"I've never known a man who enjoyed a game more. He was one who truly enjoyed basketball. If I ever found fault with him, he tended to be critical of others who didn't have his attitude.
"What do I mean? He might've been inclined to give someone a look. He couldn't understand how someone wasn't as intense. He might've gone harder in practice than I'd wanted, diving for loose balls. He'd go all out.
"I remember he was upset at Portland after his injury when people questioned his effort to come back. People thought he was a malingerer, and I told him, 'Anyone who knows you knows that's not true.' I told him: 'You aren't. If anyone says that you're a malingerer, you know it's not so. Don't care what others say.'
"You know, a reporter asked me recently who was my most valuable player at UCLA, and I said Lew Alcindor (Kareem Abdul-Jabbar). The reporter asked Bill to respond. . . . But the reporter also refused to tell him that I'd also said, in my opinion, Bill was the better basketball player. He could do more things well, but Kareem was more valuable, put more pressure on the other team. But as far as being a better overall player . . . it was Bill."
Said Walton of Wooden: "Coach Wooden certainly was one of the most influential people in my life. I owe so much to him. He has all these perfect sayings. A different one for every occasion. I'd always say them around the Celtics. Boy, Coach Wooden could rattle those off."
Speaking of those Celtics, Walton was playing tennis here as they were preparing to make their selection in the NBA draft. Whom would they draft? A center? William Bedford? Chris Washburn? Or swingman Len Bias, probably the most talented. Marty Blake -- that NBA guru -- had written:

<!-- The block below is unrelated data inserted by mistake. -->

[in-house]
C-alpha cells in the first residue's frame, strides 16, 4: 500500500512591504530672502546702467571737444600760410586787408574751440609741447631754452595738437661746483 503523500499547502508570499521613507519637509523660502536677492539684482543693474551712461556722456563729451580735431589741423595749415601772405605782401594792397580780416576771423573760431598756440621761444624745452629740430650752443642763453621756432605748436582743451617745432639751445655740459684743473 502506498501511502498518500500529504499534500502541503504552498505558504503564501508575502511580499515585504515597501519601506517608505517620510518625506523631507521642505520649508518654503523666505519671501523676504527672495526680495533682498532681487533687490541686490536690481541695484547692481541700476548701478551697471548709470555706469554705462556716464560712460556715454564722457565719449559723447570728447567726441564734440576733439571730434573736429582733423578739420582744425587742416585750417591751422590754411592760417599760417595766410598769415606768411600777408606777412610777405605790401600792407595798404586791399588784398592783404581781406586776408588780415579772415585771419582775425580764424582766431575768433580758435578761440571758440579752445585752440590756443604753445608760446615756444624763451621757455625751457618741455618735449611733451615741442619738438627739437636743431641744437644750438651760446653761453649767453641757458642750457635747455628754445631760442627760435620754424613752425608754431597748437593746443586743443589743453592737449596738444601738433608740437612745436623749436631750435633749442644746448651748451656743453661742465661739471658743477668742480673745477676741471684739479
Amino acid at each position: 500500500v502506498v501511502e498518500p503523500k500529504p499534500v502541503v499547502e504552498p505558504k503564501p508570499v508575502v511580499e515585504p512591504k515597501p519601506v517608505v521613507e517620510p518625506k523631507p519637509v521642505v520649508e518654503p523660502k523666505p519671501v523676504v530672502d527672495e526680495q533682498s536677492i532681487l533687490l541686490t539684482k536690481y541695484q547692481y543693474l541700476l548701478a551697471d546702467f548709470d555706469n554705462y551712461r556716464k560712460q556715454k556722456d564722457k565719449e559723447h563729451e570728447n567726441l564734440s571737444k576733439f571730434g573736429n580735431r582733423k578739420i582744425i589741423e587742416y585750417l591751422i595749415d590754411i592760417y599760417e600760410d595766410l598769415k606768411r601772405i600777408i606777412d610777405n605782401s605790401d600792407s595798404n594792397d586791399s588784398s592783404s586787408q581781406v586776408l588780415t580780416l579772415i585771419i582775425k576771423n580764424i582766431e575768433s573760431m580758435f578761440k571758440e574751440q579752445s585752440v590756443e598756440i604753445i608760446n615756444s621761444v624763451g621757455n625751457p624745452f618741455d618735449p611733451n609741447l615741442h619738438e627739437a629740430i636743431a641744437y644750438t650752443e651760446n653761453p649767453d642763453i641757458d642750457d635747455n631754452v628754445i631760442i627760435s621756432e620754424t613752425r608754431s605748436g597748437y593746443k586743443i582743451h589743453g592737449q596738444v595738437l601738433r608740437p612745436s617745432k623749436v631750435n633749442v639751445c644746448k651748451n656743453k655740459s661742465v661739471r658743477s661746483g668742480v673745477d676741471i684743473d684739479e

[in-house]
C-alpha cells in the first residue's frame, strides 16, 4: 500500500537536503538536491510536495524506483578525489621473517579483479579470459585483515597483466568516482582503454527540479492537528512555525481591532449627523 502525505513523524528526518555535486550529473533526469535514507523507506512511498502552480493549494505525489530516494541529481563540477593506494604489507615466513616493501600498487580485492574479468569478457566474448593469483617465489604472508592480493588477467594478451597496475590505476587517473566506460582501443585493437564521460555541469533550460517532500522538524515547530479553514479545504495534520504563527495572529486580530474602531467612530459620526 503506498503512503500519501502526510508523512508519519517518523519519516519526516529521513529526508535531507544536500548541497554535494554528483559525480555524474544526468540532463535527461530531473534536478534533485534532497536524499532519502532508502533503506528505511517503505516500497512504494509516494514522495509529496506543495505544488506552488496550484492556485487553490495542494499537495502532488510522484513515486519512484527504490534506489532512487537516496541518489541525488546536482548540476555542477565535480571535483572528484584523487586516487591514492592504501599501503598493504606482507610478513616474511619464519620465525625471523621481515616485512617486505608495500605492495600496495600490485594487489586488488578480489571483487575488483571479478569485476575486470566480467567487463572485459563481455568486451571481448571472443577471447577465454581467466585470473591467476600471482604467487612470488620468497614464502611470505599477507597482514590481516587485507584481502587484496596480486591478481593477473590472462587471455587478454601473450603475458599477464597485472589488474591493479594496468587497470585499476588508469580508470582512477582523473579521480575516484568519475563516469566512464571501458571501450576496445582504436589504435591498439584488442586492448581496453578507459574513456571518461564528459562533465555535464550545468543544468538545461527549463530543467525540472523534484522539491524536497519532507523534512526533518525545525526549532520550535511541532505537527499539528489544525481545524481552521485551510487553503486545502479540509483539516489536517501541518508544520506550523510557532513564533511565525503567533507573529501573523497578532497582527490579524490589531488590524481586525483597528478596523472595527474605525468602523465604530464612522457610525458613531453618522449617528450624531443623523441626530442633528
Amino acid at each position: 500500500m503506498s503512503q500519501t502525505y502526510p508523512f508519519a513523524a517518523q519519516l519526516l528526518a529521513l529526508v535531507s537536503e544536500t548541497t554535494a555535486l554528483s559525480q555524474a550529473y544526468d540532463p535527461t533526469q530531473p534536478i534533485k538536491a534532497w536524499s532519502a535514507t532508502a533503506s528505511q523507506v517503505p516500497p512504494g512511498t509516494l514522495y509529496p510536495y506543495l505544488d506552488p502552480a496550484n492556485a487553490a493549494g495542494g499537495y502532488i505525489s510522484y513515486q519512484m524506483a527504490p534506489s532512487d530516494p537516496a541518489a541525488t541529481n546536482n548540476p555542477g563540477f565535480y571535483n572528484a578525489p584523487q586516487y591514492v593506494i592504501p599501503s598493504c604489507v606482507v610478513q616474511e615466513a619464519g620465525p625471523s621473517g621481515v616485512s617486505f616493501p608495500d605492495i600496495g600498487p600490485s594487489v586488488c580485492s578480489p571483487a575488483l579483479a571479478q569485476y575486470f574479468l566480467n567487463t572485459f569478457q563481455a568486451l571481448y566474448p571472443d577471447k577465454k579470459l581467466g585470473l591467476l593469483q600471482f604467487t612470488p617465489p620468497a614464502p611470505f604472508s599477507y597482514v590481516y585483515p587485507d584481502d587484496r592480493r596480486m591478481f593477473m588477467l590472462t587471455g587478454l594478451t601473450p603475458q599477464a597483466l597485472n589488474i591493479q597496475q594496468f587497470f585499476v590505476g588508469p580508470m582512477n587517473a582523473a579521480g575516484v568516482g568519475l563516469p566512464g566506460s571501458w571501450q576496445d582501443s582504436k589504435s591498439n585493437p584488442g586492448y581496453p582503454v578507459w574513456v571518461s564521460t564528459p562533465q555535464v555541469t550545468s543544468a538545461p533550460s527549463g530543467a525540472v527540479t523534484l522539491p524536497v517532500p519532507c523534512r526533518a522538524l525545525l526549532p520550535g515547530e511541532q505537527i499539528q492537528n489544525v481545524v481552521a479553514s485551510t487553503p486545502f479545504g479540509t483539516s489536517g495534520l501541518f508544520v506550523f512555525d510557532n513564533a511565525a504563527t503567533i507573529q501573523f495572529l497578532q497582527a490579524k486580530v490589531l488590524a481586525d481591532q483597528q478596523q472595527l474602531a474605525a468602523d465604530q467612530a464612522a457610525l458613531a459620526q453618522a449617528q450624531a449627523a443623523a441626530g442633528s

"The Celtics need a big man because Robert Parish and Bill Walton are getting older."
But Walton's oldest son, Adam, ran up with the news. "They took Bias! They took Bias!"
That obviously was a sign that the Celtics were counting on Bill Walton's health. Then, Len Bias died tragically, leaving the Celtics with no No. 1 pick and two elder centers -- for better or for worse.
"I feel really good about playing in the future," Walton said. "I can play for a long time to come. It's just a great situation for me, to be able to play behind Parish and (Kevin) McHale, who are two of the most durable athletes in the NBA."
His son Adam, by the way, has been Bostonized. He wore green and white socks and a "Boston's Best . . . Celtics" T-shirt. The Waltons now own a house there. The kids are all in school there.
"They all liked it very much," Walton said. "And it was good for them to see the positive side of sports, to see the enthusiasm of the fans and the well run organization, a team dedicated to winning, to get to know the great players on the team and seeing Bill Russell and John Havlicek coming around for practice and getting to meet them.
"As a parent, that's really important to me, that the kids will get exposed to the positive side of sports."
So the Clippers were negative?
"I'm just glad they saw the positive side, and let's leave it at that," Walton said.
He already misses Larry Bird.
"I've tried calling him, but he was out on the golf course," Walton said.
He is home in San Diego for the summer. Former UCLA teammates Jamaal Wilkes and Greg Lee will play some pickup games with him, as will Swen Nater and Marvin Barnes.
And he will not have to ice those feet afterward.
"For the last three summers now, I've been able to enjoy myself," he said. "I haven't had to have any operations or have major therapy and start over from scratch again after ending the season on an injury. I wish it'd been that way all the time. It's a lot more fun this way. I'll go to the beach. I'll play a lot of tennis."
His tennis? Once while serving here in the tournament, he hit his own partner -- big Bob Lanier -- in the back.
Another time, Ahmad Rashad actually lobbed over him, then screamed: "I lobbed Bill Walton! I lobbed Bill Walton!"
Walton has no backhand.
But he has the ring.